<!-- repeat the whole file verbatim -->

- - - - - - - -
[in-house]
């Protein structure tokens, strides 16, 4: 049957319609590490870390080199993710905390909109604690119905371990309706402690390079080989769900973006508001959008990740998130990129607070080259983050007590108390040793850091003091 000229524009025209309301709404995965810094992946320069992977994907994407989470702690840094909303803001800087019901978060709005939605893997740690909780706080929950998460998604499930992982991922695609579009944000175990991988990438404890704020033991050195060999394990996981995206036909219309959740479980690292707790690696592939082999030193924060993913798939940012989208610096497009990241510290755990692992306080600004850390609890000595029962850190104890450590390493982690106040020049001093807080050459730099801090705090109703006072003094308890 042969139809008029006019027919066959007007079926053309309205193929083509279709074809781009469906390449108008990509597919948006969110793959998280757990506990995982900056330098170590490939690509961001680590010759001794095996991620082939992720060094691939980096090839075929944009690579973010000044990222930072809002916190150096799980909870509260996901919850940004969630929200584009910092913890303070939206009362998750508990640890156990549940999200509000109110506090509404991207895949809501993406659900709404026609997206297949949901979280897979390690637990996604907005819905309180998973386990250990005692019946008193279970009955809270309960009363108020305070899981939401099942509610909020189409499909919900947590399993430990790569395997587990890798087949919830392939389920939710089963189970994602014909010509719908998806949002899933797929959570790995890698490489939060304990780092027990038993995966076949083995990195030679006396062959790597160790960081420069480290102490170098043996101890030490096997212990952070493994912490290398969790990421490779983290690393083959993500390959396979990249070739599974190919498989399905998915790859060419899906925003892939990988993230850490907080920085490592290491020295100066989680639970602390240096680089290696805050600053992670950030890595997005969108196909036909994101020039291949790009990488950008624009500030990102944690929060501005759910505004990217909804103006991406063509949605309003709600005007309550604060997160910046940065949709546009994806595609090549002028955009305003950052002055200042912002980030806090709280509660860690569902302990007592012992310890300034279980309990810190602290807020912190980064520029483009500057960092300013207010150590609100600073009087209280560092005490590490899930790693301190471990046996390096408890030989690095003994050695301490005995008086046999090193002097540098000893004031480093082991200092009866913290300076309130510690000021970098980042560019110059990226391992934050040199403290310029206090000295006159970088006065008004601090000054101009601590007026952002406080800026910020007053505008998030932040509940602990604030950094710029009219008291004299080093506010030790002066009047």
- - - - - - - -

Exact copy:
[in-house]
């Protein structure tokens, strides 16, 4: 049957319609590490870390080199993710905390909109604690119905371990309706402690390079080989769900973006508001959008990740998130990129607070080259983050007590108390040793850091003091 000229524009025209309301709404995965810094992946320069992977994907994407989470702690840094909303803001800087019901978060709005939605893997740690909780706080929950998460998604499930992982991922695609579009944000175990991988990438404890704020033991050195060999394990996981995206036909219309959740479980690292707790690696592939082999030193924060993913798939940012989208610096497009990241510290755990692992306080600004850390609890000595029962850190104890450590390493982690106040020049001093807080050459730099801090705090109703006072003094308890 042969139809008029006019027919066959007007079926053309309205193929083509279709074809781009469906390449108008990509597919948006969110793959998280757990506990995982900056330098170590490939690509961001680590010759001794095996991620082939992720060094691939980096090839075929944009690579973010000044990222930072809002916190150096799980909870509260996901919850940004969630929200584009910092913890303070939206009362998750508990640890156990549940999200509000109110506090509404991207895949809501993406659900709404026609997206297949949901979280897979390690637990996604907005819905309180998973386990250990005692019946008193279970009955809270309960009363108020305070899981939401099942509610909020189409499909919900947590399993430990790569395997587990890798087949919830392939389920939710089963189970994602014909010509719908998806949002899933797929959570790995890698490489939060304990780092027990038993995966076949083995990195030679006396062959790597160790960081420069480290102490170098043996101890030490096997212990952070493994912490290398969790990421490779983290690393083959993500390959396979990249070739599974190919498989399905998915790859060419899906925003892939990988993230850490907080920085490592290491020295100066989680639970602390240096680089290696805050600053992670950030890595997005969108196909036909994101020039291949790009990488950008624009500030990102944690929060501005759910505004990217909804103006991406063509949605309003709600005007309550604060997160910046940065949709546009994806595609090549002028955009305003950052002055200042912002980030806090709280509660860690569902302990007592012992310890300034279980309990810190602290807020912190980064520029483009500057960092300013207010150590609100600073009087209280560092005490590490899930790693301190471990046996390096408890030989690095003994050695301490005995008086046999090193002097540098000893004031480093082991200092009866913290300076309130510690000021970098980042560019110059990226391992934050040199403290310029206090000295006159970088006065008004601090000054101009601590007026952002406080800026910020007053505008998030932040509940602990604030950094710029009219008291004299080093506010030790002066009047």